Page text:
DENVER (CBS4) – In a virtual news update on Monday night, the National Transportation Safety Board says they believe metal fatigue played a role in the engine explosion on United Airlines Flight 328. The explosion sent debris falling onto Broomfield neighborhoods and parks.

Some debris was found Monday morning in Arvada.

READ MORE: Exclusive: New Photos Of United Plane Show Hole Torn In Fuselage

(credit: NTSB)

NTSB Chairman Robert Sumwalt says there was a loud bang and vibrations coming from engine number 2 about four minutes after takeoff from Denver International Airport. He says the plane was about 12,000 feet above homes.

Sumwalt says two blades in the engine broke; one fractured at the base where it meets the hub, and the second fractured about mid-way. He says the first blade caused “overload damage” to the second blade.

One of those blades was found on a soccer field.

(credit: NTSB)

New photos obtained by CBS4 – which were taken Saturday after the plane returned to DIA – show a gaping hole in the plane under the right wing, suggesting some of the engine debris struck the plane itself.

READ MORE: FAA Records: United Flight 328 Plane Was Nearly 26 Years Old

(credit: CBS)

Sumwalt also acknowledge damage to the underbody of the aircraft, but says the damage was not structural. The part damaged is a composite fairing that smooths out the plane to make it more aerodynamic.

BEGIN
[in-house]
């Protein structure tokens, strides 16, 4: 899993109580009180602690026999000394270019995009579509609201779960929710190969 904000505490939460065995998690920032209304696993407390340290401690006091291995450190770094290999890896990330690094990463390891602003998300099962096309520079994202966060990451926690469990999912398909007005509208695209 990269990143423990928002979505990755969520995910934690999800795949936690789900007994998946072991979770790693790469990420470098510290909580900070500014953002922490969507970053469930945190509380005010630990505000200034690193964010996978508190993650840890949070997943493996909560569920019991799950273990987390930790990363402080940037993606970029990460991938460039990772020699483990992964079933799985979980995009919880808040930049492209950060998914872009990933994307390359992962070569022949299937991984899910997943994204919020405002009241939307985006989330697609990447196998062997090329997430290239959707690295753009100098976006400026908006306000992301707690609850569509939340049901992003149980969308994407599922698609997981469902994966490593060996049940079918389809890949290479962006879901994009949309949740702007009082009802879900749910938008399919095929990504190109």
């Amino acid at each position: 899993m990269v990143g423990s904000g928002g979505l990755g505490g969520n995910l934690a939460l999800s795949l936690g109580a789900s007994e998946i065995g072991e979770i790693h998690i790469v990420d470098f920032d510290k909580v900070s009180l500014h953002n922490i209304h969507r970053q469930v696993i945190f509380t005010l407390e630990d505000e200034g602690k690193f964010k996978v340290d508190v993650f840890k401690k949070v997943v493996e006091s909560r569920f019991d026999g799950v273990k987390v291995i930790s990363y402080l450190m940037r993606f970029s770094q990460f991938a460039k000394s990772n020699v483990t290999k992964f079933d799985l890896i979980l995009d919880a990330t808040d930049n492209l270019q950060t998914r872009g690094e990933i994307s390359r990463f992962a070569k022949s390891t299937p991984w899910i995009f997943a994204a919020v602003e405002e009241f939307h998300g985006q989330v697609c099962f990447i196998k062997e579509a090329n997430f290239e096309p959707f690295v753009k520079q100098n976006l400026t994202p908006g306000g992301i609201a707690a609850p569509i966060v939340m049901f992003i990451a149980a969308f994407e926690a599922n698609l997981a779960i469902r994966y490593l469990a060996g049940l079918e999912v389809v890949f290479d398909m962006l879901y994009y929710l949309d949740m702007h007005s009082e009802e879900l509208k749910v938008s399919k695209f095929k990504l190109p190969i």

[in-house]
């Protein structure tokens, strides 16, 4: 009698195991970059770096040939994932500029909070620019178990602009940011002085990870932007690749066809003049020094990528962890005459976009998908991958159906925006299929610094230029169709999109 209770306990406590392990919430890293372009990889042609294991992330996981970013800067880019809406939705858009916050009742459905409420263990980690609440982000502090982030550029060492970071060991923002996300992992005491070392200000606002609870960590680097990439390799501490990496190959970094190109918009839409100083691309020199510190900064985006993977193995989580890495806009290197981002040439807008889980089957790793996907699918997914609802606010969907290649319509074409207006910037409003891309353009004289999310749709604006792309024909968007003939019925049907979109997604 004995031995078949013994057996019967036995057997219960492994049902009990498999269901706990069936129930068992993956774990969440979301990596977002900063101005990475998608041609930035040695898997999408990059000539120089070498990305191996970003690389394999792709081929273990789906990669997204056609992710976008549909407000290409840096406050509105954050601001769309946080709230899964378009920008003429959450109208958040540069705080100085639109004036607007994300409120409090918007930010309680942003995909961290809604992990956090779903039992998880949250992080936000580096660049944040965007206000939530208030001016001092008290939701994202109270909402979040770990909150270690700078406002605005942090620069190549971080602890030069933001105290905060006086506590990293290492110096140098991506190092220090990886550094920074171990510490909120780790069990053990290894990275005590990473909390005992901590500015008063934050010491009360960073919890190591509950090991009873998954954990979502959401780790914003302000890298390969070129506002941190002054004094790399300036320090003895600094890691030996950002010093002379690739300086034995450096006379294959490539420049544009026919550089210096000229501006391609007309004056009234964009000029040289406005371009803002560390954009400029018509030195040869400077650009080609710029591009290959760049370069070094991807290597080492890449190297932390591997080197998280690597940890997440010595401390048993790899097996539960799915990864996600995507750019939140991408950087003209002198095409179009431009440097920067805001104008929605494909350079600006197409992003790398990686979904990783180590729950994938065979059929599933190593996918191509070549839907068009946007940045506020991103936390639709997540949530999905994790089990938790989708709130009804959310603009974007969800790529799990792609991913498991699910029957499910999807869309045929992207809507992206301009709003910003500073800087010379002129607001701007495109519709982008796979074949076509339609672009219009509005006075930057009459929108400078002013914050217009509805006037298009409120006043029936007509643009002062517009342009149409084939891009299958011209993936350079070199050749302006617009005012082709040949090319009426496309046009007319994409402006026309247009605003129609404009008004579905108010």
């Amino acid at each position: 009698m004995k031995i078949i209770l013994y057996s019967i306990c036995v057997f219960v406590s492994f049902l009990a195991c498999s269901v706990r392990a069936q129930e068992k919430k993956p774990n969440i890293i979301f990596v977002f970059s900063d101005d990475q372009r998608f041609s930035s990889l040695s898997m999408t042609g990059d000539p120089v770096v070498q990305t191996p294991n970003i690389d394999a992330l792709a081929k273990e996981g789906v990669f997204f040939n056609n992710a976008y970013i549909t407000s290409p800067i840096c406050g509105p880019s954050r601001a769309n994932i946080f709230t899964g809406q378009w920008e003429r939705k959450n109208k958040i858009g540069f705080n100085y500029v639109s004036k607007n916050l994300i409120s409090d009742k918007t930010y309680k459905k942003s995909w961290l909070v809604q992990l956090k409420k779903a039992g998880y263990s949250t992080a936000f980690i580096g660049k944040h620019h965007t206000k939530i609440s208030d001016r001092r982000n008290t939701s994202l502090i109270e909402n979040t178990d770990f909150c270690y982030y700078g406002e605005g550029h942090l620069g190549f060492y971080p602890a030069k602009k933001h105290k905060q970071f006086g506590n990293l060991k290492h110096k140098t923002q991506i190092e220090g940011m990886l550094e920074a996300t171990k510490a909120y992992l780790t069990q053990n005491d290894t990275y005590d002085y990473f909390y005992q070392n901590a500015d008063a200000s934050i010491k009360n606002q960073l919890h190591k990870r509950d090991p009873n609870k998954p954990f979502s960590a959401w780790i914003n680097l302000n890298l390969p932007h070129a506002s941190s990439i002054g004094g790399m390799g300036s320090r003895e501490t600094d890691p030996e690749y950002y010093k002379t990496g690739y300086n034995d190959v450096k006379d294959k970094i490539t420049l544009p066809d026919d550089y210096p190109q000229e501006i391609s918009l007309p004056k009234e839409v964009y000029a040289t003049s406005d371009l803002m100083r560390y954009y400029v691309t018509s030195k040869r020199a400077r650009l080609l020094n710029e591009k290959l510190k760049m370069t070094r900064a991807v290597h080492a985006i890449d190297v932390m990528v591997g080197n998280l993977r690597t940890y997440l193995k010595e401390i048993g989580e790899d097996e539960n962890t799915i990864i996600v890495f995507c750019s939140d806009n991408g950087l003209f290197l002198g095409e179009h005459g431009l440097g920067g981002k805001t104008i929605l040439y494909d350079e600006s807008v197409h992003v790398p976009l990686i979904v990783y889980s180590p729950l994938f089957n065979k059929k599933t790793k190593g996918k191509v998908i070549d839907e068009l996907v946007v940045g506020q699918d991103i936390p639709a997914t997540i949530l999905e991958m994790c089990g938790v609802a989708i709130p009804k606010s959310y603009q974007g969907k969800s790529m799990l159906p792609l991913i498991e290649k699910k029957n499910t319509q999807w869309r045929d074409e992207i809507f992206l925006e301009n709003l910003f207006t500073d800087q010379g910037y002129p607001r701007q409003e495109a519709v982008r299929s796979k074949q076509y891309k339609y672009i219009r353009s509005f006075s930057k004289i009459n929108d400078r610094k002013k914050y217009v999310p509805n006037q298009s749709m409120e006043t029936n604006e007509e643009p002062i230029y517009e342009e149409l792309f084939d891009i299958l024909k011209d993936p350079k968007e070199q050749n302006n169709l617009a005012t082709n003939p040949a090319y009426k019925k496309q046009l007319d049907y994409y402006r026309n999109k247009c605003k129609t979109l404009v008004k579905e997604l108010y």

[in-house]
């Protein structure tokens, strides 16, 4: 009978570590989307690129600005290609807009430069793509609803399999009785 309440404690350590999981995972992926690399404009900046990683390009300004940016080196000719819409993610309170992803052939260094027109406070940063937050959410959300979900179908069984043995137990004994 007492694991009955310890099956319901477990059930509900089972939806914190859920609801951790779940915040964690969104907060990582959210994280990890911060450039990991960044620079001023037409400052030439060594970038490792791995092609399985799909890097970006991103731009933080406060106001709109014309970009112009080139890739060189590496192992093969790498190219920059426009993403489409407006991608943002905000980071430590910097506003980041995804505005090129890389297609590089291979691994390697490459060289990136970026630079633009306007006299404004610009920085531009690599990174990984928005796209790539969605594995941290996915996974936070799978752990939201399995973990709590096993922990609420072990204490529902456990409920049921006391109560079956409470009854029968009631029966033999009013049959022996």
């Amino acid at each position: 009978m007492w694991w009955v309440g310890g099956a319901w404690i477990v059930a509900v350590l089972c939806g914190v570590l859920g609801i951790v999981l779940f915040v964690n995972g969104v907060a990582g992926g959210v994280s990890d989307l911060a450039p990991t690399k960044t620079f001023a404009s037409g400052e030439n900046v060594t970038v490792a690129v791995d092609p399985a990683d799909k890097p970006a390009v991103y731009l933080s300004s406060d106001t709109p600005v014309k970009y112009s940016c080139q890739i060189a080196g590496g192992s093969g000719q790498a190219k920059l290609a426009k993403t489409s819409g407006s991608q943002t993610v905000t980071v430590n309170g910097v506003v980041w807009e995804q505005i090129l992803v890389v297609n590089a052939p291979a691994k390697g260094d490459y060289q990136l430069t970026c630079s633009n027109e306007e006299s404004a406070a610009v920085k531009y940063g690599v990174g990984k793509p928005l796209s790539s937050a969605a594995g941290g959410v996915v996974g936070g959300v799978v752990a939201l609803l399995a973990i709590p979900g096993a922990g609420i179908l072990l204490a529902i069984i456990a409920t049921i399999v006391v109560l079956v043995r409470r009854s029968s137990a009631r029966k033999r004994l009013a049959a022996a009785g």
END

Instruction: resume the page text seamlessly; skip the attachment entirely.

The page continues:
With regard to the metal fatigue, he says investigators will use what are known as “beach marks” to determine how long the blades had suffered the fatigue, but there are no immediate answers right now.

(credit: NTSB)

Sumwalt says the fire handle in the cockpit was activated and two fire bottles in the engine were discharged. He says the fuel was turned off, and investigators will look into what continued to fuel the fire despite precautions taken.

The engine will be examined which will include a look into its maintenance history. Sumwalt added the agency will compare this event to others in the past.

“Our mission is to understand not only what happened but why it happened so that we can keep it from happening again,” Sumwalt said.

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More than 200 passengers were on board, but nobody was hurt on the plane or on the ground. The plane returned safely to Denver International Airport about 20 minutes after takeoff.

Danielle Chavira